Ipswich: UCS students in rowdy London protest against tuition fees

STUDENTS from Ipswich are on the streets of London protesting against plans to increase tuition fees and cut university funding - as fellow protesters smash windows and storm Tory HQ.

Under the government’s proposals the cap on fees will be increased to �6,000, with some universities given the green light to charge up to �9,000 - three times the current cap - in “exceptional circumstances”.

But unions have warned the controversial move will mean the end for affordable university education.

More than 100 University Campus Suffolk (UCS) students have joined thousands on a march through central London today to show their disgust for the plans.

UCS students have signed hundreds of postcards to local MP’s asking them to vote against the proposals in Parliament.


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And later today some students will meet with their MP’s to air their views in person.

The national demonstration, organised by the National Union of Students (NUS) and the University and College Union (UCU) saw protesters march through the capital before staging a rally in Westminster.

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But the protest has taken an ugly turn with students smashing the windows of Millbank Tower in central London, which houses the Tory Party headquarters, and forcing their way inside.

The building was evacuated.

More than a dozen protesters have reached the roof of 30 Millbank, Tory HQ, and were throwing water and paper on the cheering crowd below.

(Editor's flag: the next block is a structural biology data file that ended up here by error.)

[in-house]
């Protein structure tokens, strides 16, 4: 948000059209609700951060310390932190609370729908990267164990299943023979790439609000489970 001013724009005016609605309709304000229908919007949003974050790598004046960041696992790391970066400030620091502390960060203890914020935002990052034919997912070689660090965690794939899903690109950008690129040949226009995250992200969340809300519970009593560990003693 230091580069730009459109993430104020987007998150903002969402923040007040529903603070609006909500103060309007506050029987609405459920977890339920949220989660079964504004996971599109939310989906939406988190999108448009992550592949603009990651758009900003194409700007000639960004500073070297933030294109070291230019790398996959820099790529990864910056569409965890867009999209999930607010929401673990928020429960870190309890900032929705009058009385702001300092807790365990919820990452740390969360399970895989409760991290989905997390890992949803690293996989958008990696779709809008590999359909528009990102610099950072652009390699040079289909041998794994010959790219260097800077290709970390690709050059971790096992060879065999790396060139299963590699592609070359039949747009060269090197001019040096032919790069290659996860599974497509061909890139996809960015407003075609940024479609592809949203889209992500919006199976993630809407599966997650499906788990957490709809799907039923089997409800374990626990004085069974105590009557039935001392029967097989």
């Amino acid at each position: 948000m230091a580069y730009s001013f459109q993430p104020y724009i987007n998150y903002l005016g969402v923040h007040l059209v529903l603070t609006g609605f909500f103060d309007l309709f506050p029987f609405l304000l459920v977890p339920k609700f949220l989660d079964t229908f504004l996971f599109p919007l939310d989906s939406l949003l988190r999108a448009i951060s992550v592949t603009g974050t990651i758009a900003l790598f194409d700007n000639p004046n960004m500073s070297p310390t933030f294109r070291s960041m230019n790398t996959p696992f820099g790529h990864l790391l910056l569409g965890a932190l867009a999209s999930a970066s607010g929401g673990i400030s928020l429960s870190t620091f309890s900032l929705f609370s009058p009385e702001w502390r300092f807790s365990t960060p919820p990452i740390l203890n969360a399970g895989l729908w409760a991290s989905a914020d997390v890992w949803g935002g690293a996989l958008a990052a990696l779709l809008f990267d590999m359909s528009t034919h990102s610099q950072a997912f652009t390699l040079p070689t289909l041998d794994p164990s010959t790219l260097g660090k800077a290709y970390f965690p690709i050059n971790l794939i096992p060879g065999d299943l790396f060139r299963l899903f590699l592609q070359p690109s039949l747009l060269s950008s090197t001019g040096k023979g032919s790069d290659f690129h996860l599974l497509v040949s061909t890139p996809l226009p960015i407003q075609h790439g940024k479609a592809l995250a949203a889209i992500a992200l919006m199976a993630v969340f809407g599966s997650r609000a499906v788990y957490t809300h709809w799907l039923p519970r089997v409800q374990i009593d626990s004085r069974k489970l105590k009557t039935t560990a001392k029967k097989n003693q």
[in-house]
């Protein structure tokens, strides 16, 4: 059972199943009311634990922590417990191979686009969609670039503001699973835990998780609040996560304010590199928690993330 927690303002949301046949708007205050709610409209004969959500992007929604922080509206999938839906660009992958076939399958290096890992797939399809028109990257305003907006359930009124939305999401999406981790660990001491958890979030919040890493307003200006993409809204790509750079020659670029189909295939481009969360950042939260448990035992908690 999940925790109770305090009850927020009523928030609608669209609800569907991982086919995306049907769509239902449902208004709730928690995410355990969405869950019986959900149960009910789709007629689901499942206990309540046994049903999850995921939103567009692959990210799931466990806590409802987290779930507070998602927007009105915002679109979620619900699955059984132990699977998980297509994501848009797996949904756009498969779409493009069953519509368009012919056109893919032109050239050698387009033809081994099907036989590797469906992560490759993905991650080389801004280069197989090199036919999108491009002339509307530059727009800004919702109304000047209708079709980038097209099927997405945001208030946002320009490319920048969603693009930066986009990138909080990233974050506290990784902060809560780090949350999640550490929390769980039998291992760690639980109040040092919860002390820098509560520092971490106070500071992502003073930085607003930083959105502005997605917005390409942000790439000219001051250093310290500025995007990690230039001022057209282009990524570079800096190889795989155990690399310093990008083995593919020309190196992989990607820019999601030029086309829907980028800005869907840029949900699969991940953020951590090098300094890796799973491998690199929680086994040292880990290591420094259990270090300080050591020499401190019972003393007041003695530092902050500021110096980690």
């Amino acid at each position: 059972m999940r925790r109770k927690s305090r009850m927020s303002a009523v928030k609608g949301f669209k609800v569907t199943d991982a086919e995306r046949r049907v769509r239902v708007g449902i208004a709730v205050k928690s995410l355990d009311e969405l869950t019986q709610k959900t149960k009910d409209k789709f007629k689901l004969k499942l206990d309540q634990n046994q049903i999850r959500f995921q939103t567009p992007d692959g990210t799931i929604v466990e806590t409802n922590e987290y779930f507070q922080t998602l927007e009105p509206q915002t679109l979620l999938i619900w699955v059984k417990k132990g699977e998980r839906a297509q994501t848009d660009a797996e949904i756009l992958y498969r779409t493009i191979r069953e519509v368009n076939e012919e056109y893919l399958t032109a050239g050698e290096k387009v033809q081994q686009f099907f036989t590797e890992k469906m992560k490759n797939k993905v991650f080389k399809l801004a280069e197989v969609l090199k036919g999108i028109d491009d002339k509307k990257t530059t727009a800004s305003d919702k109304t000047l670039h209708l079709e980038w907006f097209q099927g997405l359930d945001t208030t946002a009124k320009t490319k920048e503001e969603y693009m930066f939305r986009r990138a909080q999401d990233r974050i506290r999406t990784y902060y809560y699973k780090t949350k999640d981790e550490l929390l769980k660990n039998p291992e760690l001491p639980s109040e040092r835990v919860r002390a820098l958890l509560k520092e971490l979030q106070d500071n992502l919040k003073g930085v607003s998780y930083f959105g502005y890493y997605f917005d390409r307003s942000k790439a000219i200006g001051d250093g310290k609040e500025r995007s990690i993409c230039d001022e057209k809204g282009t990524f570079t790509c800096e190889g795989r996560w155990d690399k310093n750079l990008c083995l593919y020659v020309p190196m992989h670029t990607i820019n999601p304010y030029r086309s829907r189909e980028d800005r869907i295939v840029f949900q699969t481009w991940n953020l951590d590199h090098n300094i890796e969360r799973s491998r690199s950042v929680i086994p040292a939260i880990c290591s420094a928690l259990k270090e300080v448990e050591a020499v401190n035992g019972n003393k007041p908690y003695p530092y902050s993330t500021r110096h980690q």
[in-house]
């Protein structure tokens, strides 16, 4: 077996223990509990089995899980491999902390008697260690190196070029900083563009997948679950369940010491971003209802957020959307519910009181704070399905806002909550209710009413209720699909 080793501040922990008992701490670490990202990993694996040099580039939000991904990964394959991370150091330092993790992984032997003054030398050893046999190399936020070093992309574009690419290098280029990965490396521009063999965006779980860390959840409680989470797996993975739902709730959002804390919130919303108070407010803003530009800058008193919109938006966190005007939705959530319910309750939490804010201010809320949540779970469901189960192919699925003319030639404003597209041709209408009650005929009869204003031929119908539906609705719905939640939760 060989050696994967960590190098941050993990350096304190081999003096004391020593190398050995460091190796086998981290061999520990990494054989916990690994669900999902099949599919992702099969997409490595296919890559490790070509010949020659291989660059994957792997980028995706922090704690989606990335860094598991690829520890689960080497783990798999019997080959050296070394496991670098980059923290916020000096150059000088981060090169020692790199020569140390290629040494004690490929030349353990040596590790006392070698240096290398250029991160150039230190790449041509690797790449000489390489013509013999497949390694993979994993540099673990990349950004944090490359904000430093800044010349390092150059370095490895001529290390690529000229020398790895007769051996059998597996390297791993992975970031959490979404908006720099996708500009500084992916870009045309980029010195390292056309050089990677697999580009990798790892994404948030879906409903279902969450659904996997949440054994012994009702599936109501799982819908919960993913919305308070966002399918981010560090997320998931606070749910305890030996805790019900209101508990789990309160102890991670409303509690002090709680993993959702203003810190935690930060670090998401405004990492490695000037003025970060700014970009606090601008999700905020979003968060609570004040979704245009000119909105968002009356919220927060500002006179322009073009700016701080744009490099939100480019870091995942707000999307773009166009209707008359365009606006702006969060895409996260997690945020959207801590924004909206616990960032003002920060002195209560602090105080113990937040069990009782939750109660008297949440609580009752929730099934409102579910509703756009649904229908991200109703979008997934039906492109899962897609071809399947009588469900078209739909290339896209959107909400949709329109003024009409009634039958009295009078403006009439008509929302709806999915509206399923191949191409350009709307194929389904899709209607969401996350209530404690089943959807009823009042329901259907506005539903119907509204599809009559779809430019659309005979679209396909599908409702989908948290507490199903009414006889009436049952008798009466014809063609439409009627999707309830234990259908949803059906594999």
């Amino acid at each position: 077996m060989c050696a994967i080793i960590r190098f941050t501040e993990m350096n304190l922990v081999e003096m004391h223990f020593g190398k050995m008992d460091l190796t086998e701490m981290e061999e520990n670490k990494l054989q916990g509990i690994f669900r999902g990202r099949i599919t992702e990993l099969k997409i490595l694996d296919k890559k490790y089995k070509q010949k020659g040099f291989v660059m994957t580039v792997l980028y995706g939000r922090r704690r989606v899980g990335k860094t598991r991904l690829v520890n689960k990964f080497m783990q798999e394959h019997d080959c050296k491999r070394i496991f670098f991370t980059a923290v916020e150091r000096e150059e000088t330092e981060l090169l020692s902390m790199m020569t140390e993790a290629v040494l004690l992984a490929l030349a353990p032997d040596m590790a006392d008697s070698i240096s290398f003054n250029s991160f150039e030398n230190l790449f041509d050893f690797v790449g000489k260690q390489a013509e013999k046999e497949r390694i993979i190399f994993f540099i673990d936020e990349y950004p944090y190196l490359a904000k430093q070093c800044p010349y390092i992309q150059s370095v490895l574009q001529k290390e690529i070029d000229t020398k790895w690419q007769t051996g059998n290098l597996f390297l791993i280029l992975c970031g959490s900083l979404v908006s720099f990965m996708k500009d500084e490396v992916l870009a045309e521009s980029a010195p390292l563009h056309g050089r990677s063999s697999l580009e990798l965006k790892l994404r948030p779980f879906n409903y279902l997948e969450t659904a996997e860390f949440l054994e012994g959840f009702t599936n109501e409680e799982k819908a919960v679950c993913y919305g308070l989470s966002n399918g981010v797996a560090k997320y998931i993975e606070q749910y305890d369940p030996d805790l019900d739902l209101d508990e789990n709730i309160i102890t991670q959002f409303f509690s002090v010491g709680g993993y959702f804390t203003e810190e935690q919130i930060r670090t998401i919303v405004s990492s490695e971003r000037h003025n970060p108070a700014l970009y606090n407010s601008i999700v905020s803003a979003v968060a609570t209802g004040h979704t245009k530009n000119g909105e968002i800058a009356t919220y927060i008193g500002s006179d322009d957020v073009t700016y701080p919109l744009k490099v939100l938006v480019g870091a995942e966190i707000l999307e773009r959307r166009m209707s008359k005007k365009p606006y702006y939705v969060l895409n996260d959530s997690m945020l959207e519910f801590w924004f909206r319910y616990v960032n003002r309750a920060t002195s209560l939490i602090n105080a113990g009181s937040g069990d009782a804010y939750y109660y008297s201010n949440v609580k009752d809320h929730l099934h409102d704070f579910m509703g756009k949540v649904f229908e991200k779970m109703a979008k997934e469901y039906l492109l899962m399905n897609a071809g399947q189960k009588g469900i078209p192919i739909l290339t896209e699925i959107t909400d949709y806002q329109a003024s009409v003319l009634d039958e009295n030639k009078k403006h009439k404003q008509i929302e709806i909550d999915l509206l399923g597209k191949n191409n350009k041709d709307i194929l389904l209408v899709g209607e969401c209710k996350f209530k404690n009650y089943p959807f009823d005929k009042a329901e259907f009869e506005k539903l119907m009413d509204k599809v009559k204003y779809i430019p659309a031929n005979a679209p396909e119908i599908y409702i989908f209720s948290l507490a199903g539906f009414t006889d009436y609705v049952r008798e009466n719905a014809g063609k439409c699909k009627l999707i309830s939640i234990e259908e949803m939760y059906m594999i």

One policewoman with a bloody wound to her head was led away from the side of the building by two colleagues. A stick was thrown at her as she went.

Earlier today, Andy Speed, president of the UCS Union, said: “These plans are totally unfair.

“A �9,000 price tag and the prospect of a �30,000 debt will put thousands of people off going to university.

“Commercial interest rates set to be introduced on student loans will also mean the poorest will pay more for their education by accumulating thousands in interest than those privileged enough to be able to afford to pay fees up front.”

He warned the plans will result in elite universities charging more than other establishments resulting in only the most well-off in society being able to afford the best university places.

“Even if talented but less well off students do attend, they will end up choosing to attend institutions with lower fees, and not receiving the education they deserve,” he added.

NUS president Aaron Porter added: “We are taking to the streets in unprecedented numbers to tell politicians that enough is enough. We will not tolerate the previous generation passing on its debts to the next, nor will we pick up the bill to access a college and university education that was funded for them.”

“The Government’s short-sighted and self-defeating cuts to colleges and universities must be resisted and that resistance begins now.”

The proposed changes to increase tuition fees - which currently stand at �3,290 a year - has caused political controversy as many Liberal Democrat MP’s, including the deputy prime minister Nick Clegg, publicly pledged during the general election campaign not to allow fees to go up.

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